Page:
The hardliners also want the house to pass legislation extending the debt limit by one month to give Mr. McCarthy more time to pressure the White House into accepting all of the GOP’s debt limit demands. They say the short-term extension should include provisions repealing $80 billion in new IRS agents and the return of unspent COVID-19 relief.
“The only hope for transformative change in Washington comes from a unified House Republican Conference,” the lawmakers wrote. “You have that. We are behind you. Use our unity to make history.”
The Freedom Caucus nearly tanked Mr. McCarthy’s speakership bid this year. In exchange for allowing Mr. McCarthy’s ascension, they pushed through a rules package that hobbled some of the speaker’s power.
The new rules included a provision allowing any lawmaker to force a vote to remove the speaker. Mr. McCarthy’s potential ouster is the threat underlining the Freedom Caucuses’ position on the debt limit.
“The power of an undivided Republican Party guided by conservative principles cannot be overstated,” the letter said. “As you navigate the debt limit debate, you are the steward of this unity and will determine whether it continues to strengthen and places a historic stamp on this Congress or evaporates.”
Freedom Caucus members said displeasure with the talks has been mounting for days. They said GOP leaders have not done enough to brief lawmakers on the state of the negotiations, forcing them to rely on media reports for information.
They also are not happy that they hear is likely to be excluded from the debt limit bill.
That bill cut federal spending by $130 billion for the upcoming fiscal year and limits budget growth to 1% annually over the next decade. It also rescinds unspent pandemic relief, cancels Mr. Biden’s student loan forgiveness program, and scraps $200 billion in green energy tax credits passed by Democrats last year.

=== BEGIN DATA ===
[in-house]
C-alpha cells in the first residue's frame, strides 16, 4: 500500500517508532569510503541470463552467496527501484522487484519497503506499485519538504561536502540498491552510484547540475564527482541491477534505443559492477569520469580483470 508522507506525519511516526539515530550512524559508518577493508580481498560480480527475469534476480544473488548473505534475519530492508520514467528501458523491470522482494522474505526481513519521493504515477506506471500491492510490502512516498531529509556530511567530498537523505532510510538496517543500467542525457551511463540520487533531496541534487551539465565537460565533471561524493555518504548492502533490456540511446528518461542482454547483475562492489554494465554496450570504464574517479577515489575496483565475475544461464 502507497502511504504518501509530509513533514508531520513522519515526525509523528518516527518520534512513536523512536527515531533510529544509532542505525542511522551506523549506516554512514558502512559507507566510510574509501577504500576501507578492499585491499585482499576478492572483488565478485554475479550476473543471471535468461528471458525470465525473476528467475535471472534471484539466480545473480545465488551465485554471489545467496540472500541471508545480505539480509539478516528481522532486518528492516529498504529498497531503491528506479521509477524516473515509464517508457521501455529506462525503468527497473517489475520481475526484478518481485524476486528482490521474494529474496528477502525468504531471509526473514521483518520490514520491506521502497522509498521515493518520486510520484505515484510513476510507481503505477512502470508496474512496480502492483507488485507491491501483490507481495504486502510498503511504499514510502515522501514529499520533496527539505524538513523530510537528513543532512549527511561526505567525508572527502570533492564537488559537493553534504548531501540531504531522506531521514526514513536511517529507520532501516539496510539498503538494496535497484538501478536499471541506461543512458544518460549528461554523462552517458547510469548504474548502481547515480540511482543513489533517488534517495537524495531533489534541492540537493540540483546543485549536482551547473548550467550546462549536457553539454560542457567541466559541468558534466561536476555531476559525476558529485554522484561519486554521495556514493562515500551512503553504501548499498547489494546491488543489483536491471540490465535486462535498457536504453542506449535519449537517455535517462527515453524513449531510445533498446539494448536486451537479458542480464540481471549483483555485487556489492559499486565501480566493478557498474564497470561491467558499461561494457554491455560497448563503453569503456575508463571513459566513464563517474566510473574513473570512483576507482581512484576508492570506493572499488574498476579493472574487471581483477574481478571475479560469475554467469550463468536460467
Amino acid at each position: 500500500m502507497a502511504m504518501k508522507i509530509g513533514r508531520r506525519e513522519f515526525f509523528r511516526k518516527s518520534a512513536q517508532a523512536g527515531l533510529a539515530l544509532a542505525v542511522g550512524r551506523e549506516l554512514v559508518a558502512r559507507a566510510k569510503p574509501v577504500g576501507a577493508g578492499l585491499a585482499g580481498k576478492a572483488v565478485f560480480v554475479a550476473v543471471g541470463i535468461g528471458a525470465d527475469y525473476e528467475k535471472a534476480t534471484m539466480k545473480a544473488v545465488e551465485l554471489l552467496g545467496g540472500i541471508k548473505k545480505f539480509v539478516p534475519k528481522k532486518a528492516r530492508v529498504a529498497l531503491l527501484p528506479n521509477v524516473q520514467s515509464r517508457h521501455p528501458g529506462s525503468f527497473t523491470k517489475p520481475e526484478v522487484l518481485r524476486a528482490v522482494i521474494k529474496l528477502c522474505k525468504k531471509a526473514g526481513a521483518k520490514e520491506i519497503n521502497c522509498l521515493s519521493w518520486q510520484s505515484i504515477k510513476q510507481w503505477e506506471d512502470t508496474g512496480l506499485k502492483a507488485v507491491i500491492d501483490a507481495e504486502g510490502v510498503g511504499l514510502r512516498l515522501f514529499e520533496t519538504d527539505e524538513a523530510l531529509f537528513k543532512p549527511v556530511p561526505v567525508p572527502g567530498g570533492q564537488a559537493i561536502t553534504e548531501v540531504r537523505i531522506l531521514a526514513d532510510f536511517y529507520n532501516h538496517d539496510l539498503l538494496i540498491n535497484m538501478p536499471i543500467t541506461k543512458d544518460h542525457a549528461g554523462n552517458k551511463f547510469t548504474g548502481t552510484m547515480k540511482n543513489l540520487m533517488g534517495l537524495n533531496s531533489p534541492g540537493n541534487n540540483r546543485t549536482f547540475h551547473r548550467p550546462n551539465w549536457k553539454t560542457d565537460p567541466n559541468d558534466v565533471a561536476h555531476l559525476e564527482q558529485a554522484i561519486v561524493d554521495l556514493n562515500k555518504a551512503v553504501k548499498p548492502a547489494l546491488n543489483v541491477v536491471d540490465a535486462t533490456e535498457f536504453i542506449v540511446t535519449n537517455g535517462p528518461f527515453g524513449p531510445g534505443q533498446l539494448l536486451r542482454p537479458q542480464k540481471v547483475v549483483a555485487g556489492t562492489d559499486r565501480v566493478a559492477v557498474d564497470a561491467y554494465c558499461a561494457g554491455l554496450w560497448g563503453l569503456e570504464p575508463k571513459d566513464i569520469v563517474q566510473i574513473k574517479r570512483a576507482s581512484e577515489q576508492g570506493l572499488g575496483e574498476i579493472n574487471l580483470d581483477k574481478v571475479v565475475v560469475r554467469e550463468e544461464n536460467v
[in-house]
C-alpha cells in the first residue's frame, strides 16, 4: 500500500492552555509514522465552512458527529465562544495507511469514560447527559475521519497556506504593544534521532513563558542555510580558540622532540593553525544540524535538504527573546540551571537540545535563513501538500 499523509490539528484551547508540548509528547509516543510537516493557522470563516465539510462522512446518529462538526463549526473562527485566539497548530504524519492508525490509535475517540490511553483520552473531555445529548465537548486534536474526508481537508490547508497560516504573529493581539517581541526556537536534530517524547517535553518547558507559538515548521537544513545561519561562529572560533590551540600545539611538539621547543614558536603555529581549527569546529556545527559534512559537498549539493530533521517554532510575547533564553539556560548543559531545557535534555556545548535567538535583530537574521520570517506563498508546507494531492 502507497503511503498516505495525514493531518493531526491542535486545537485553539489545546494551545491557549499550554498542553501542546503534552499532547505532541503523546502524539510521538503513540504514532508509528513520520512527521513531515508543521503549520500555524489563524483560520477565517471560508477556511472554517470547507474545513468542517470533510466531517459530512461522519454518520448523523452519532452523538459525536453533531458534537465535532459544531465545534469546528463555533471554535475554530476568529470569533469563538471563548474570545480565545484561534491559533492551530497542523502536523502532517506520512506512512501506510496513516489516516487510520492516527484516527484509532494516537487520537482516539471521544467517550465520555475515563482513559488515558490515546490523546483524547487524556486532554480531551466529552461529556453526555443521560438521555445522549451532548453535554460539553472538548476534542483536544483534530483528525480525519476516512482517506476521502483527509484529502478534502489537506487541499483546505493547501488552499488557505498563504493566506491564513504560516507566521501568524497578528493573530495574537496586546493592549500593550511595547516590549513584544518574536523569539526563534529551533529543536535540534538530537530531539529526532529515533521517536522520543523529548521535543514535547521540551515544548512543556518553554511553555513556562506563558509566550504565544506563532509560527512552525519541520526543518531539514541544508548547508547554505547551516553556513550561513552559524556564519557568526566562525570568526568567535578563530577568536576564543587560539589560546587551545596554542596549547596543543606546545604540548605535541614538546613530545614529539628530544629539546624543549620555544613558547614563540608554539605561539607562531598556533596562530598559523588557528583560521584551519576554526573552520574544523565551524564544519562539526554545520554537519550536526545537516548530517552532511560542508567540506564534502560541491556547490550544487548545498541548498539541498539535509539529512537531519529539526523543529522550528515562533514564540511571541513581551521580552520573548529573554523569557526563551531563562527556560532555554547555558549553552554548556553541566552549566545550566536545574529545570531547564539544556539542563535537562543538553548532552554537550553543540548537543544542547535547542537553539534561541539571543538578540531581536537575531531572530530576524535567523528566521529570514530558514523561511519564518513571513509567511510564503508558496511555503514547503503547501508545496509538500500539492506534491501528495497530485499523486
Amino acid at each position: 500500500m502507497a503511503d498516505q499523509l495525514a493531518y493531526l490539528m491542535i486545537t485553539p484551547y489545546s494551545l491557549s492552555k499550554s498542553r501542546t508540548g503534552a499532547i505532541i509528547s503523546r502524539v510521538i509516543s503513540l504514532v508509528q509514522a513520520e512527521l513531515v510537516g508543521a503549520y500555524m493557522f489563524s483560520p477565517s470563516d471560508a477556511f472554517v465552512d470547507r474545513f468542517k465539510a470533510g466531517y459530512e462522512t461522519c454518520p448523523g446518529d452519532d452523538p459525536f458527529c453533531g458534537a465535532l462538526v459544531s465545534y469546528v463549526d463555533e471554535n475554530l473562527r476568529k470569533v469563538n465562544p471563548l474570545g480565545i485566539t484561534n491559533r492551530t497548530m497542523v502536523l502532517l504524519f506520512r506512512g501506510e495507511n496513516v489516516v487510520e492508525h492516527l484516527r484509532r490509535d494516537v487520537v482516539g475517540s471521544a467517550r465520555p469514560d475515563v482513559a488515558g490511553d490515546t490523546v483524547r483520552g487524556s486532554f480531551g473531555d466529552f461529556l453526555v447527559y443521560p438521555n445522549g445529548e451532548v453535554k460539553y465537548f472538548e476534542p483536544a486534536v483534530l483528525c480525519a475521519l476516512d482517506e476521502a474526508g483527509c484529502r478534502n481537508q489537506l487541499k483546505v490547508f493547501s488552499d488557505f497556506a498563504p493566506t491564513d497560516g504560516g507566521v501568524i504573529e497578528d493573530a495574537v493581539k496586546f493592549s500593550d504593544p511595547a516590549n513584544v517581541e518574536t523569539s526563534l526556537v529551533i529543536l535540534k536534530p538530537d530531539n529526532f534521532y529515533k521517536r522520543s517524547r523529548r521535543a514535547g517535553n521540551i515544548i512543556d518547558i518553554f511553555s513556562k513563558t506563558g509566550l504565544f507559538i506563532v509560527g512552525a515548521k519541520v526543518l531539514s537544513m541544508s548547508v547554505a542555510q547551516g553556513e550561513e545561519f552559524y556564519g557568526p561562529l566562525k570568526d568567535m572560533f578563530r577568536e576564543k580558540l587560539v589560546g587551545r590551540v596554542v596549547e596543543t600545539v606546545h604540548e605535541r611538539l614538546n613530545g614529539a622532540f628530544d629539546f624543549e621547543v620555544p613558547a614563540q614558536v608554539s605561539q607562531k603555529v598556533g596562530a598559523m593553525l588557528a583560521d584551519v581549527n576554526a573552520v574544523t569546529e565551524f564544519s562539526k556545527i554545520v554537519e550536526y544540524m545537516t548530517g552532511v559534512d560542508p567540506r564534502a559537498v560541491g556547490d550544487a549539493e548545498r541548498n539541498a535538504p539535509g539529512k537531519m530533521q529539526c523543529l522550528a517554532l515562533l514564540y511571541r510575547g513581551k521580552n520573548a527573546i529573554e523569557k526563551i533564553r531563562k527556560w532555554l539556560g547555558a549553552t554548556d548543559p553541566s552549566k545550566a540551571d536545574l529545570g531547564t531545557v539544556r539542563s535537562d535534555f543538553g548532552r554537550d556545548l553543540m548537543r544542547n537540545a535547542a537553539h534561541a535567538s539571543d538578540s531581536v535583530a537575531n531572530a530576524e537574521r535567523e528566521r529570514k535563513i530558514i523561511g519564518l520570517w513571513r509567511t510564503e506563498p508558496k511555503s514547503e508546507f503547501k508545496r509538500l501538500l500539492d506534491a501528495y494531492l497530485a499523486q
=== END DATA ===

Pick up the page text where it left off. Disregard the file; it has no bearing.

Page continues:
Beyond slashing spending, the legislation overhauls the nation’s energy-permitting laws, imposes work requirements on social welfare programs, and requires congressional approval for any new regulations with an economic impact of more than $100 million per year.
Some of those provisions were sidelined in negotiations because of White House opposition. For instance, Mr. Biden has ruled out clawing back green energy tax credits and expanding work requirements on Medicaid and food stamps.
Canceling Mr. Biden’s student loan forgiveness program also was dropped, though Republicans are hopeful the Supreme Court will rule the scheme unconstitutional.
Rep. Chip Roy expressed deep frustration with the state of the talks. He said Mr. McCarthy appeared ready to take the “first off-ramp” offered by the White House.
“Republicans should be ashamed if we walk away. Which is what they’re about to do, cutting a deal that undermines the American people,” said Mr. Roy, Texas Republican.
Mr. Biden said on Thursday that talks are “making progress” and both sides were committed to averting a default.
“The American people deserve to know that their Social Security payments will be there, the Veterans Hospitals will remain open, and that economic progress will be made,” said Mr. Biden. “Default puts all that at risk. Congressional leaders understand that they’ve all agreed there will be no default.”
𝗖𝗿𝗲𝗱𝗶𝘁𝘀, 𝗖𝗼𝗽𝘆𝗿𝗶𝗴𝗵𝘁 & 𝗖𝗼𝘂𝗿𝘁𝗲𝘀𝘆: www.washingtontimes.com
𝗙𝗼𝗿 𝗮𝗻𝘆 𝗰𝗼𝗺𝗽𝗹𝗮𝗶𝗻𝘁𝘀 𝗿𝗲𝗴𝗮𝗿𝗱𝗶𝗻𝗴 𝗗𝗠𝗖𝗔,
𝗣𝗹𝗲𝗮𝘀𝗲 𝘀𝗲𝗻𝗱 𝘂𝘀 𝗮𝗻 𝗲𝗺𝗮𝗶𝗹 𝗮𝘁 firstname.lastname@example.org